Two days from now, second and third-year students from St Joseph’s College will have to travel to the campus to write their semester exams, starting from November 17, as per the college’s official notice. While the number of coronavirus cases are dropping in the state of Karnataka, over 56% of the cases are being regularly reported in Bangalore, where the college is located.
In such a situation, the college is allegedly adamant about holding offline examination, sidelining the concerns shared by the students – especially those who will have to travel long distances to reach the college. The first-year batch has also been asked to prepare for an offline exam which, as students say, might take place next month.
According to students, the college has provided an alternative option for those who won’t be able to come to college, but the arrangement for the same, they say, seems “sketchy” at the moment. They say that the college hasn’t specified an examination date, and have allegedly asked the students to pay an extra amount, which has also not been mentioned. Students are also not sure whether those exams will take place in offline or online mode. A copy of the notice issued by the college is with LiveWire.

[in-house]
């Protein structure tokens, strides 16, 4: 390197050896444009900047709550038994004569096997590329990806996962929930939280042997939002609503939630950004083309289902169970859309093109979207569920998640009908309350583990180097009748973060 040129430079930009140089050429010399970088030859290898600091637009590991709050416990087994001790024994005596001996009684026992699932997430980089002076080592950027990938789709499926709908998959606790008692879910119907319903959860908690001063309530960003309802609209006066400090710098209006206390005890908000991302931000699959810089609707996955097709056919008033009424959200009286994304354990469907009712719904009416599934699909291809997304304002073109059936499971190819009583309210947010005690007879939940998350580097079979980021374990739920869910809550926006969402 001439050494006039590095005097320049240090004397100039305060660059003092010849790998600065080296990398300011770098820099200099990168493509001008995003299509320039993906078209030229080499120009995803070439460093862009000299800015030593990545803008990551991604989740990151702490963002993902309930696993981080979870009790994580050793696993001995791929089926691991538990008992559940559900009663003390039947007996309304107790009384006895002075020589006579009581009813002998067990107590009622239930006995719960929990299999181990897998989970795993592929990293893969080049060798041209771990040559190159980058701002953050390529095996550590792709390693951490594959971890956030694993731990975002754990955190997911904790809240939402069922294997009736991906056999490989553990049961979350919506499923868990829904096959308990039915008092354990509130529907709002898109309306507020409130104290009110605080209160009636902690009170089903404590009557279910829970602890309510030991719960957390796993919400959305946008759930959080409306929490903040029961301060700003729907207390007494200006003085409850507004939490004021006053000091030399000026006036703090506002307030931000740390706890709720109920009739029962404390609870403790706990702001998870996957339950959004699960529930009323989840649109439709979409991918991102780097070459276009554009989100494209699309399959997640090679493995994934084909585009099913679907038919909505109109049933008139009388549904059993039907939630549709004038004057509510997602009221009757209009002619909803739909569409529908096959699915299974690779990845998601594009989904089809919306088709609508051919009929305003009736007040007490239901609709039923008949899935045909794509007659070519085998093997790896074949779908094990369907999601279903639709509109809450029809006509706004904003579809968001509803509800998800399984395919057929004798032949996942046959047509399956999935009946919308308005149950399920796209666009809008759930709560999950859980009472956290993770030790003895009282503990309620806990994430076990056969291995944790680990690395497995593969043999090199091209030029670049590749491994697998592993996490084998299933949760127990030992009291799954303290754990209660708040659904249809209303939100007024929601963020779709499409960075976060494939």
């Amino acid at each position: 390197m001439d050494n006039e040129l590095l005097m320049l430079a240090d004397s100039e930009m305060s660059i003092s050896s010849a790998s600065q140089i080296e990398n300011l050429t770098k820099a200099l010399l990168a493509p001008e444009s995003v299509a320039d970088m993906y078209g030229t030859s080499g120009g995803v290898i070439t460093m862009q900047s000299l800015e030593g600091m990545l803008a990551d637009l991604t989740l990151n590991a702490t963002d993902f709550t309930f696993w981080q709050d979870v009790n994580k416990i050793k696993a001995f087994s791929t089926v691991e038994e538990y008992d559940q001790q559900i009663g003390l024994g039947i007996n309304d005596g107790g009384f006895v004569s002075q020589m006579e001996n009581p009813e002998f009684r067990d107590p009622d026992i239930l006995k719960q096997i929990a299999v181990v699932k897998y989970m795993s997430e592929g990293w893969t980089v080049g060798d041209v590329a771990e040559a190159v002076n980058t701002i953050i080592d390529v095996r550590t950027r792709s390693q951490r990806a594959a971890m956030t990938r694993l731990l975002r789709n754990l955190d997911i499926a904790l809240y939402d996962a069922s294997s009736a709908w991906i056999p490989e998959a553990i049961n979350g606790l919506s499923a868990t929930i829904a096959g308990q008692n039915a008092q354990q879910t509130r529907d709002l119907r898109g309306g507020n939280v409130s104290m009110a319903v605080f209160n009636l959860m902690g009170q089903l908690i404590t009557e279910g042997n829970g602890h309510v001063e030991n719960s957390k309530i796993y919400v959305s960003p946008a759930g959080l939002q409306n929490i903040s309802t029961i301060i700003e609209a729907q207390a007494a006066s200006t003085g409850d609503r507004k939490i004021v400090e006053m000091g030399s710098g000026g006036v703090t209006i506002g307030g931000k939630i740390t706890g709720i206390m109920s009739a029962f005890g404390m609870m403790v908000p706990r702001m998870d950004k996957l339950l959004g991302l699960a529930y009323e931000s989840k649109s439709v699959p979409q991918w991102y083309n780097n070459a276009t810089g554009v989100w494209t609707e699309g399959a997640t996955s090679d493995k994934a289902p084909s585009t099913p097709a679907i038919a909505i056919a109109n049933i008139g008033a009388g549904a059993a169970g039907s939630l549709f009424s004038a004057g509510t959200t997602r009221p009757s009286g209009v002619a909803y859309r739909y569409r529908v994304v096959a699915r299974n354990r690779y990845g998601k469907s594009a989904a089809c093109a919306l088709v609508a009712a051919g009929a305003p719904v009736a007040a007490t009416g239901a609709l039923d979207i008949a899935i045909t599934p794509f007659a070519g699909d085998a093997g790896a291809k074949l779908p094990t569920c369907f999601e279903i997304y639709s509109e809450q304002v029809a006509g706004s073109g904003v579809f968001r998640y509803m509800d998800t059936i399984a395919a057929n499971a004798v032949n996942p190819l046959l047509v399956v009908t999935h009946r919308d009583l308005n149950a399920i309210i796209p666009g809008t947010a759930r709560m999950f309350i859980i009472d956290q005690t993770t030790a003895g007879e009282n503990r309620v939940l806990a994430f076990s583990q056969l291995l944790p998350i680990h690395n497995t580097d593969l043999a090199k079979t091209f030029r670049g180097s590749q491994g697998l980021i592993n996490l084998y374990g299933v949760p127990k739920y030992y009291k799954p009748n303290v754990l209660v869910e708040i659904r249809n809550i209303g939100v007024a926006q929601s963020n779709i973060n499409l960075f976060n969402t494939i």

“They [college administration] say that they will take the alternative exams latest by October 2021 which means that the final-year students won’t be able to apply for the masters the same year,” said a student on the condition of anonymity.
The arrangements for offline exams, students say, are also dubious. They say that the college has asked students to bring a negative COVID-19 report to be able to write the exam. Those from Bangalore can get themselves tested at the testing centre in the college itself and outstation students, as per the official notice, can visit testing centres in their own cities.
But students argue that those from outside Bangalore can catch the virus on their way to the college despite having a negative report.
“We have students from Rajasthan, Goa, Kashmir, Kerala and even overseas. It is a possibility that they might get infected while coming to the college. And if they do, who will take the responsibility? How will they find accommodation for self-quarantine?” added the student.
The college has sent students a consent form to be signed by the parent/guardian of the student which states: